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The Worst Drinking Habits for Your Waistline, Say Experts

Sip smarter by avoiding these mistakes!

Ever wondered why you just can't slim down, no matter how healthy your food choices are? Well, the culprit might be what you're sipping on—because liquid calories can add up in a sneaky way, totally sabotaging your diet and exercise efforts.

"A lot of us assume that it's just what we eat that matters when it comes to overall weight, but really what we drink matters just as much," says Ashley Nader, RD. "When looking at our overall calorie intake for the day with just one sugary drink at every meal, we could be adding somewhere in the ballpark of 500 plus calories and even up to 150 grams of added sugar. These numbers can absolutely adversely affect our waistlines, and our overall health and wellbeing."

So, next time you're feeling thirsty, heed the following words of warning from experts about the worst drinking habits for your waistline—and make sure to scope out the Worst Snacking Habits, too.

Drinking your fruit.

fruit juice

As a general rule, it's always better to eat a piece of fruit than drink it through a straw. Why? For one, many juice companies add sugar to their beverages, which also increases the carb and calorie content. Plus, registered dietitian nutritionist Clara Lawson points out that juice doesn't contain the beneficial fiber that its whole fruit counterpart has. And fiber is not only super important for ensuring you feel satiated, but it also helps to prevent the blood sugar spikes that can eventually lead to weight gain.

When you just can't resist a glass of juice, make it a point to seek out unsweetened products, and stick with a 4-ounce (about 1/2 cup) serving. Here are the 5 Best Juices to Drink to Maximize Weight Loss, According to Science.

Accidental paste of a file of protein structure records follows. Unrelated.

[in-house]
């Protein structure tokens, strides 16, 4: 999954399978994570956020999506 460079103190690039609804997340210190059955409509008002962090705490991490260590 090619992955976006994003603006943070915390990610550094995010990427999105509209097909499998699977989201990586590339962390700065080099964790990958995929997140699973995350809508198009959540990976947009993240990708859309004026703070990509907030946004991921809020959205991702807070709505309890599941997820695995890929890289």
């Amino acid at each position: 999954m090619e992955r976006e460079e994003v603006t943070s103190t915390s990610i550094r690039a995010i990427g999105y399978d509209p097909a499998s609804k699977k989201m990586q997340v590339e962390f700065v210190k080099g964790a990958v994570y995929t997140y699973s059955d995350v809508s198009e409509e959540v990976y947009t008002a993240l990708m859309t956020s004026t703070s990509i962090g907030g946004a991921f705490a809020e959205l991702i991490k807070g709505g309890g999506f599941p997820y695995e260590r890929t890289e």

Choosing sugary cocktails.


If your go-to drink at happy hour is a margarita or a mudslide, we bear some bad news: no matter what you're eating, those drinks alone could be making it impossible for you to slim down. A mudslide can pack up to 740 calories and 26 grams of fat, while other frozen sugary drinks, like piña coladas, can set you back about 500 calories.

That's why Lindsey DeSoto, RDN, recommends being mindful about what you're ordering at the bar.

"Choose a lighter option such as vodka soda with lemon, low-carb beer, or a mocktail," she advises.

Extra brut champagne is another healthy choice since it typically has less than 1 gram of sugar per glass.

"Stick with one single spirit alone with soda water and citrus or fresh herbs for flavor," suggests Nader.

Overindulging in alcohol.


Speaking of adult beverages, Lawson says that moderation is key if you're watching your waistline. Not only does it provide "empty calories," but it can mess with your metabolism and trigger some serious munchies, too.

"Alcohol hinders the ability of your body to burn fat, makes you feel hungry, and results in unhealthy eating habits," Lawson explains. "Limit your consumption to just one to two drinks per day."

Related: Here's What Happens To Your Body If You Drink Alcohol Every Day.